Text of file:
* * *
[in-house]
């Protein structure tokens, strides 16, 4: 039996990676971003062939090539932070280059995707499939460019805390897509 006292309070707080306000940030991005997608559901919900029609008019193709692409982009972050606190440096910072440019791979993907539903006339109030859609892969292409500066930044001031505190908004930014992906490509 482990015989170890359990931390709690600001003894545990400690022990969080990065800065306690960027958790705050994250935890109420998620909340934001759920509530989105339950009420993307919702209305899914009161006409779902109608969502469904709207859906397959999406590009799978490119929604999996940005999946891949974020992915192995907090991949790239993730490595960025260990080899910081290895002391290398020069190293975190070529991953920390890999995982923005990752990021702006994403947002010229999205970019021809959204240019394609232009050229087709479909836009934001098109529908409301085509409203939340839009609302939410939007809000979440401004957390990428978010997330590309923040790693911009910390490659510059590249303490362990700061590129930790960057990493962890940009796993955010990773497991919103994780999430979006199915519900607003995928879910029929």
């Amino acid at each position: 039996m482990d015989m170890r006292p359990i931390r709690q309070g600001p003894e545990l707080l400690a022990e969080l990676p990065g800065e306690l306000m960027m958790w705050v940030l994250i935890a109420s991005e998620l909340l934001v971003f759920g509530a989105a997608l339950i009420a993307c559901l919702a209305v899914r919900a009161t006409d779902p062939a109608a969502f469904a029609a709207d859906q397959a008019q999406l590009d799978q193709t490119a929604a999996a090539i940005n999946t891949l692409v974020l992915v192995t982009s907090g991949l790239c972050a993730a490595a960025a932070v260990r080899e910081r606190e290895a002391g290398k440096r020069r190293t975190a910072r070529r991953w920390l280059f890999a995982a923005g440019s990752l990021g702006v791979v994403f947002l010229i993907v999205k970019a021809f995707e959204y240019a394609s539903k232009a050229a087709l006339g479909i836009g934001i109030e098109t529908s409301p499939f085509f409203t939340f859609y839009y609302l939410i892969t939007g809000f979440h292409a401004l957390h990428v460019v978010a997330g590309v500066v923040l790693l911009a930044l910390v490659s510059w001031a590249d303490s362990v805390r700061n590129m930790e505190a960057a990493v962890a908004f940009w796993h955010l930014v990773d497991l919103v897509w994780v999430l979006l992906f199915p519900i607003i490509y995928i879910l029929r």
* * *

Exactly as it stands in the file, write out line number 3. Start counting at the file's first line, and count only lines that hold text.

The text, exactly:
């Amino acid at each position: 039996m482990d015989m170890r006292p359990i931390r709690q309070g600001p003894e545990l707080l400690a022990e969080l990676p990065g800065e306690l306000m960027m958790w705050v940030l994250i935890a109420s991005e998620l909340l934001v971003f759920g509530a989105a997608l339950i009420a993307c559901l919702a209305v899914r919900a009161t006409d779902p062939a109608a969502f469904a029609a709207d859906q397959a008019q999406l590009d799978q193709t490119a929604a999996a090539i940005n999946t891949l692409v974020l992915v192995t982009s907090g991949l790239c972050a993730a490595a960025a932070v260990r080899e910081r606190e290895a002391g290398k440096r020069r190293t975190a910072r070529r991953w920390l280059f890999a995982a923005g440019s990752l990021g702006v791979v994403f947002l010229i993907v999205k970019a021809f995707e959204y240019a394609s539903k232009a050229a087709l006339g479909i836009g934001i109030e098109t529908s409301p499939f085509f409203t939340f859609y839009y609302l939410i892969t939007g809000f979440h292409a401004l957390h990428v460019v978010a997330g590309v500066v923040l790693l911009a930044l910390v490659s510059w001031a590249d303490s362990v805390r700061n590129m930790e505190a960057a990493v962890a908004f940009w796993h955010l930014v990773d497991l919103v897509w994780v999430l979006l992906f199915p519900i607003i490509y995928i879910l029929r």